Two sources which deepen the connection between information and democracy and make reference to fake news. At the same time, I was interested in the examples given by Stillwell (2018), as they further illustrate the influence that different factors can have on information as a currency of democracy.
Buschman, J. (2019), “Good news, bad news, and fake news: Going beyond political literacy to democracy and libraries”, Journal of Documentation, Vol. 75 No. 1, pp. 213-228.
Stilwell, C. (2018), “Information as currency, democracy, and public libraries”, Library Management, Vol. 39 No. 5, pp. 295-306.
Dear Mrs. Eckerdal,
First of all, I would like to thank you for this important and informative presentation. This presentation shows how important Information Literacy and its connection to democracy is. Information Literacy is a big part of everyone’s daily life. If we think about it whenever any kind of learning takes place, we are speaking of Information Literacy. In the development of IL educational settings/institutions play an important role. In addition to this topic the distinction between liberal and radical understanding of democracy and citizenship was new to me. The liberal understanding means that education on IL is provided by the state and the citizens are therefore keeping themselves informed. Contrary the radical understanding of democracy and citizenship describes a process in which citizens learn by having dialogues and debates. This is the point in which the educational settings come to play. It is important that they provide the means to teach student to engage in a wide range of sources to build their own opinion. An important educational institution is the library which was also the focus of the live session. Libraries are one of the most important sources for information. Because they are not neutral to begin with, they should be used in support of democracy.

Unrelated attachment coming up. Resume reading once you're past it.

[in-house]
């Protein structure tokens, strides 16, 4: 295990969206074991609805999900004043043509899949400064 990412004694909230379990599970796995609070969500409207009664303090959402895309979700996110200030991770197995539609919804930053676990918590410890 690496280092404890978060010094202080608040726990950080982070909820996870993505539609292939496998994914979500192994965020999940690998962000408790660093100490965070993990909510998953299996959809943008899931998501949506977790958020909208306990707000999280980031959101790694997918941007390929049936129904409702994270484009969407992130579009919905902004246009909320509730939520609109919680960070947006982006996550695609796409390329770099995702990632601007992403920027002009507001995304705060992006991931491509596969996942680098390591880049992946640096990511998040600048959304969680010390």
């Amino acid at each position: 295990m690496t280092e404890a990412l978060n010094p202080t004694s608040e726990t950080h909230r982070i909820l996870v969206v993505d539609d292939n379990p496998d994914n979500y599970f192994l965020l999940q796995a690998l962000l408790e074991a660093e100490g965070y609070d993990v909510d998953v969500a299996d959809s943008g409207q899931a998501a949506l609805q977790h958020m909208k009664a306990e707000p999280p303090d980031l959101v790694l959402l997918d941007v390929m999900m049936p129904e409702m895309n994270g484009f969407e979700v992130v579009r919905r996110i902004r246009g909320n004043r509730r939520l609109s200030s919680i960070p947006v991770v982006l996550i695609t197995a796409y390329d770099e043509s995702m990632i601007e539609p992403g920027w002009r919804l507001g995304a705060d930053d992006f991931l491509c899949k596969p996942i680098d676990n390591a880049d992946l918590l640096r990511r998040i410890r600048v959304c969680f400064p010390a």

While researching this topic found the article “Information literacy and the role of public libraries” by Anette Skov discusses the significance of public libraries. She concludes that public libraries, as well as all libraries, are concerned wit IL and are part of lifelong learning of the citizens. Public libraries have “a major part to play, if it decides not only to provide readymade answers and access to resources, but takes on an educational role being actively involved in the knowledge construction processes of its target groups in collaboration with other stakeholders.” (Skov, n.d)
On the topic of Information Literacy, I also came across the paper “Media and Information Literacy and Democracy in a Multi-Ethnic Society” by Lai Oso and Omoye Akhagba (2015). This paper is part of Nigeria’s multi-ethnic social structure debate. In their Paper Oso & Akhaba are highlighting how important it is to know how to access information and knowledge to be able to actively participate in the political process. It is not only important for citizens to have this access but also the ability to analyze, interpret and create their own meanings. (cf. Oso & Akhagba, 2015:182)
Oso, Lai & Akhagba, Omoye (2015): Media and Information Literacy and Democracy in a Multi-Ethnic Society. Jurnal Komunikasi, Malaysian Journal of Communication. 30. 170-186. 10.17576/JKMJC-2014-3001-09.
Skov, Anette (n.d.): Information literacy and the role of public libraries. In: Scandinavian Library Quarterly. Online available: http://slq.nu/indexcd1d.html?article=information-literacy-and-the-role-of-public-libraries (28.06.2020)
Dear Ms. Eckerdal,